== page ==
JE cases are very rare
Promed has previously reported on a case of JE originating from Thailand and, while it is an unusual occurrence in short-term travellers to Thailand, the disease actually is endemic there. This recent case is now the second recorded in Victoria, after another man was hospitalised in February 2015 following a stay in Canggu on the Indonesian island of Bali. It appears the Melbourne man did not seek any pre-travel health advice prior to travelling to Phuket.
The US Centers for Disease Control and Prevention (CDC) reports that for most travellers to Asia, the risk of JE is extremely low, with ‘the overall incidence of JE among people from non-endemic countries travelling to Asia estimated to be <1 case per 1 million travellers; however the degree of risk is based on the destination, length of stay, season of travel and activities.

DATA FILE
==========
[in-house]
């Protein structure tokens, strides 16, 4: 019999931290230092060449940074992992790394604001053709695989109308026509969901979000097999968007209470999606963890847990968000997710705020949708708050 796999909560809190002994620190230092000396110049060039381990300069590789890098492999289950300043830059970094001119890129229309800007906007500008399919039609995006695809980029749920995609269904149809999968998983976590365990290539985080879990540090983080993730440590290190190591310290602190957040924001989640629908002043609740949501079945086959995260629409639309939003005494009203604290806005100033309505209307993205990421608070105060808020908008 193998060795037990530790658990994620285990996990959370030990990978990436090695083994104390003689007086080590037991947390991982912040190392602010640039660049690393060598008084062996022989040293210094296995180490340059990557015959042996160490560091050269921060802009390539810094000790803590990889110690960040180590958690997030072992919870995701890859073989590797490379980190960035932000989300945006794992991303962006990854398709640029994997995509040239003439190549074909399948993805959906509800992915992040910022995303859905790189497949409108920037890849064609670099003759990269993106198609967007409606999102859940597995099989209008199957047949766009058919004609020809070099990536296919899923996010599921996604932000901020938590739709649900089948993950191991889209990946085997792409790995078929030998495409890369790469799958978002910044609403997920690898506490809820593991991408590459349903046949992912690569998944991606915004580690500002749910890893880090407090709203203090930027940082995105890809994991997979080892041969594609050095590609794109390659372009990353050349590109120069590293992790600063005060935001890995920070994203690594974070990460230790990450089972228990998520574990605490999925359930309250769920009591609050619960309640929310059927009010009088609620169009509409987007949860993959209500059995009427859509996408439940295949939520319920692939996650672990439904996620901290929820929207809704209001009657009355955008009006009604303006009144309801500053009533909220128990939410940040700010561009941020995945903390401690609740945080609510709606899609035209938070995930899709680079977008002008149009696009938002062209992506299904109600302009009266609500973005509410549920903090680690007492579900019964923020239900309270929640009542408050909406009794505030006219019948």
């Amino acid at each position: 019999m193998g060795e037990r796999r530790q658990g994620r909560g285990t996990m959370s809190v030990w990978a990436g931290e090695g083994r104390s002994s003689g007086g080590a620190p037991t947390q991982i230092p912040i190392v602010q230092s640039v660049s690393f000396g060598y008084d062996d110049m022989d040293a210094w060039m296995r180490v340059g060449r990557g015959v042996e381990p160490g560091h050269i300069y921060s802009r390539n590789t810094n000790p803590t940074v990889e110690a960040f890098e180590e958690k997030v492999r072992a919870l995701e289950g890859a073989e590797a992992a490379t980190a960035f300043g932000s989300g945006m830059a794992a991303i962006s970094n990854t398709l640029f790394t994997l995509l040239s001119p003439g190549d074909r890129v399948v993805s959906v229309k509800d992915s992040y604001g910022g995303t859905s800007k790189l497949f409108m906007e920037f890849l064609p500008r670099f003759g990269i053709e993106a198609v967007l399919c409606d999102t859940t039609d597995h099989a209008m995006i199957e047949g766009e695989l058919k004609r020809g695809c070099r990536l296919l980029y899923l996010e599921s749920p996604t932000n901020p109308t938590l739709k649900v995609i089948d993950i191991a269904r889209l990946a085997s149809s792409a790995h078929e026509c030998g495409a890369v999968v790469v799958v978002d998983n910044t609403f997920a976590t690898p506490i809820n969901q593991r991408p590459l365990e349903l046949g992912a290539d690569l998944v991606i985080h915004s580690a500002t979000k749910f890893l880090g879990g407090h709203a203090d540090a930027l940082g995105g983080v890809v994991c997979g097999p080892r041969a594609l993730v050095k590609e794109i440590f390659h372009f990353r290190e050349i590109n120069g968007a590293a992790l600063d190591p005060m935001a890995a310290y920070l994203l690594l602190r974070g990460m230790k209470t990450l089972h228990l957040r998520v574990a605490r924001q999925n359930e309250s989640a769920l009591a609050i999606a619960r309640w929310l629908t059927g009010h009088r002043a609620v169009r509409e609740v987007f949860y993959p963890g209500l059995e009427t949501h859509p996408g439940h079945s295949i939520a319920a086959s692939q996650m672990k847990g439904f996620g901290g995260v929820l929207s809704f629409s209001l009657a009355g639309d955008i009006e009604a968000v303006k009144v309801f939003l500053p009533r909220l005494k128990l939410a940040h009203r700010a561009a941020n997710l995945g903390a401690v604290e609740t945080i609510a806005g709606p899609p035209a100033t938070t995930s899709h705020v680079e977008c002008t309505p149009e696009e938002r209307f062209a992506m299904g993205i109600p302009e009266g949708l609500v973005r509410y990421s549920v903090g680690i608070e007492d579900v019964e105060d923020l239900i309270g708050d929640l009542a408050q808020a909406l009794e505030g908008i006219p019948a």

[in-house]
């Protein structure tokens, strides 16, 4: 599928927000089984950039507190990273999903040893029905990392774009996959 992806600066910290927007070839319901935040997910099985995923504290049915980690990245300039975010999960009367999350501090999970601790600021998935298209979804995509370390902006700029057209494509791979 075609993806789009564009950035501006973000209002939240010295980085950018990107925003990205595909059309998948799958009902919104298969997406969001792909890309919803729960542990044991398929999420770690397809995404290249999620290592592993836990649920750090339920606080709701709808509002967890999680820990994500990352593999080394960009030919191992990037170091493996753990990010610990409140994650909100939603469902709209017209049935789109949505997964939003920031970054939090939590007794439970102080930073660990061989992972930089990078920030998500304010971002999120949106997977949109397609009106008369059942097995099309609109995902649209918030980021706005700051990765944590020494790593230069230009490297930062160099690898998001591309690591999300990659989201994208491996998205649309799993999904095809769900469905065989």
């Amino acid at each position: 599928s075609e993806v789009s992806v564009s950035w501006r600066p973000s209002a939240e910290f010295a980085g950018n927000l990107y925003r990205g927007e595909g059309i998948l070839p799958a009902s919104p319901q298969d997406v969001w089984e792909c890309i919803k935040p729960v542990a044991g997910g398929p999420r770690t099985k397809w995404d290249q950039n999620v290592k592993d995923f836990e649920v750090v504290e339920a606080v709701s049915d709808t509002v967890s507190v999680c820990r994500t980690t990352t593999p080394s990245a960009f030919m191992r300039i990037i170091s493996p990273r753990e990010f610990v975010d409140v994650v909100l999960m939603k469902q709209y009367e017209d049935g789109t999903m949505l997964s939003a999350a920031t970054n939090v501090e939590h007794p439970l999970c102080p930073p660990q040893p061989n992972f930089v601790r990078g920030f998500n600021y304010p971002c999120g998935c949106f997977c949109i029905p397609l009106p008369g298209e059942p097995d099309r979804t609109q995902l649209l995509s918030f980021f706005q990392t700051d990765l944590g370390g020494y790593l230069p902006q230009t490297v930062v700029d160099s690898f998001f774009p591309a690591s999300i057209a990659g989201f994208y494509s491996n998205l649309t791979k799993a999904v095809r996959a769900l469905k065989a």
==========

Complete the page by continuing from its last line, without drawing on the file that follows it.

Only 79 cases of JE among travellers or expatriates from non-endemic countries were reported to the CDC from 1973 through to 2015 – 10 of those were recorded after a vaccine became available in the United States in 1993. In Australia, since 2001 there have been 10 reported cases of JE – most of them in Cape York Peninsula and the Torres Strait Islands.
Rare, but potentially severe outcome
The Japanese encephalitis virus is an arbovirus and is closely related to other mosquito-borne viruses such as West Nile, St Louis encephalitis, yellow fever and dengue fever.
Most cases occur among local people living in rice-producing areas of China, the Indian subcontinent, and Southeast Asia. More recently JE has become established in Papua New Guinea and the Torres Strait Islands, with the occasional case in Northern Australia.